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Fed by Trade

The world is fed by trade, pure and simple

It’s just a fact that some areas of the world can produce certain crops and livestock more efficiently than other areas. An Iowa farmer’s soy crop might end up in China, but the coffee in her breakfast mug probably came from Colombia, sweetened with sugar from Mexico.

Moreover, the purchase of that farmer’s soy provided her with a job and an income, just as the coffee and sugar provided those things at various points along the trade supply chain to the people who grew, processed, marketed and retailed the coffee and sugar that ended up in that cup.

Trade is everywhere, just below the surface, in most of the goods we use and consume every day.

Cargill’s beef processing plant in Schuyler, Neb., with its 2,200 employees, for example, owes its existence to trade. It would not be processing 5,000 head of cattle day—raised and sold by U.S. farmers and ranchers—if not for the customers in China, Taiwan, Hong Kong and other Asian nations who purchase that beef.

And on the other side of the world, the Cargill Protein Group’s sales teams who work in those countries would not be employed catering to Asian consumers’ growing demand for U.S. beef.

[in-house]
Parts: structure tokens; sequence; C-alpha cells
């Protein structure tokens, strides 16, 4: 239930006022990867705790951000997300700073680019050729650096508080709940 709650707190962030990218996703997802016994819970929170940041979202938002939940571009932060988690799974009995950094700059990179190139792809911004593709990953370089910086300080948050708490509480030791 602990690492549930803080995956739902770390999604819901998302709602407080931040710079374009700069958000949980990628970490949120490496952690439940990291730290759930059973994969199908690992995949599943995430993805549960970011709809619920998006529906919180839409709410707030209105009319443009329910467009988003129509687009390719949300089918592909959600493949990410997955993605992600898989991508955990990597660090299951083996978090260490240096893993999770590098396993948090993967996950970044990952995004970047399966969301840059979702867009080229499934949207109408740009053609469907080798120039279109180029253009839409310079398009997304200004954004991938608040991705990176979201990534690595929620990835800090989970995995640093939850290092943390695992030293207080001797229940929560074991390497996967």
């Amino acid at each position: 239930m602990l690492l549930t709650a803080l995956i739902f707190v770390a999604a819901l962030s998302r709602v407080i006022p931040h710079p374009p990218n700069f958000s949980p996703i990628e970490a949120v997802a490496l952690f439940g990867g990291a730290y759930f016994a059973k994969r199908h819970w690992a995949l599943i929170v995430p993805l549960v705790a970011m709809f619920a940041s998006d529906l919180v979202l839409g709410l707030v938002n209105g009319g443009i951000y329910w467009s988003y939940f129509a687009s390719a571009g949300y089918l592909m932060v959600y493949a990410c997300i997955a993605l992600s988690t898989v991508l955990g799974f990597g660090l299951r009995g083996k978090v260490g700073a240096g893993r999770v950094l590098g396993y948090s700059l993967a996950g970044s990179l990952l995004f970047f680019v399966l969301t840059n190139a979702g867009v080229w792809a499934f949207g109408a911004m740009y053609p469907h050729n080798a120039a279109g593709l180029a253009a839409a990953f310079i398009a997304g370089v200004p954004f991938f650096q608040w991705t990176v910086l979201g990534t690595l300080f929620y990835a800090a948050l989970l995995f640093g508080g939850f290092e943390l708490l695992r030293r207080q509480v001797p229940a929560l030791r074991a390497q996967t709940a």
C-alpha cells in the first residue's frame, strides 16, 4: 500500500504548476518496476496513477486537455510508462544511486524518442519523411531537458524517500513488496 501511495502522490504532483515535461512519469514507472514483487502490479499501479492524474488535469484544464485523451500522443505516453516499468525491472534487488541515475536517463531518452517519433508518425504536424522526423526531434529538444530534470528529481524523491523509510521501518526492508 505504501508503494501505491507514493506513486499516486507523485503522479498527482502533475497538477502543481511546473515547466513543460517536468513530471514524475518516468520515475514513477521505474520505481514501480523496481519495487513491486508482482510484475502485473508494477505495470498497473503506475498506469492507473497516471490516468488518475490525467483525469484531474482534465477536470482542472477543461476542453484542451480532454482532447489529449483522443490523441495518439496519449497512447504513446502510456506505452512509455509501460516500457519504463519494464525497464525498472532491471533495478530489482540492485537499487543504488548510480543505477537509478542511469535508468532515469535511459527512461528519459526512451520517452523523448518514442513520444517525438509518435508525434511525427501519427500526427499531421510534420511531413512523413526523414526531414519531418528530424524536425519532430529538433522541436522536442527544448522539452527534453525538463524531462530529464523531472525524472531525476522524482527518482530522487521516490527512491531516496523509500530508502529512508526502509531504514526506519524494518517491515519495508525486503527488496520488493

The fact is agricultural trade transforms beef into more than just food; it transforms that traded beef into opportunities—the opportunity to raise and process a high-quality product for a demanding international market, and the opportunity to sell and consume that product in a region where it cannot be efficiently produced.

A balanced view: what trade can and cannot do

Trade clearly does create economic opportunities. But at the same time, trade alone cannot solve every social and economic problem. When we have unrealistic expectations about what trade can and cannot do, it becomes easier to expect trade to cure all ills—and when it fails to do so, to blame trade for every negative event.

Trade cannot, for example, bring back businesses and jobs lost because of automation or more efficient technology, or which disappeared due to changing consumer preferences or demographic shifts. Nonetheless, trade often takes unfair blame when businesses go under and jobs are lost.

On the other hand, we also need to recognize what trade can do. For example, it’s a fact that we pay less for groceries and other consumer goods because of trade. And it’s a fact that more than half of the U.S. manufacturing workforce depends on exports—and that one-third of U.S. farmland is planted for export, supporting jobs in agriculture and related industries.

So we need to be honest about trade. And rather than scapegoat trade for every casualty of shifting markets, we need to train workers and prepare them for a constantly changing world.

If we do that, we can all stay ahead of the game, and continue to enjoy the benefits of trade.

More in this section:

Why Trade Matters

Cargill’s business is feeding a hungry world. That means that food must be able to move to where it is needed, when it is needed—across countries, continents and oceans.

NAFTA in a Nutshell

The North American Free Trade Agreement has provided the United States, Canada and Mexico with mutual access to one another’s markets for nearly 25 years.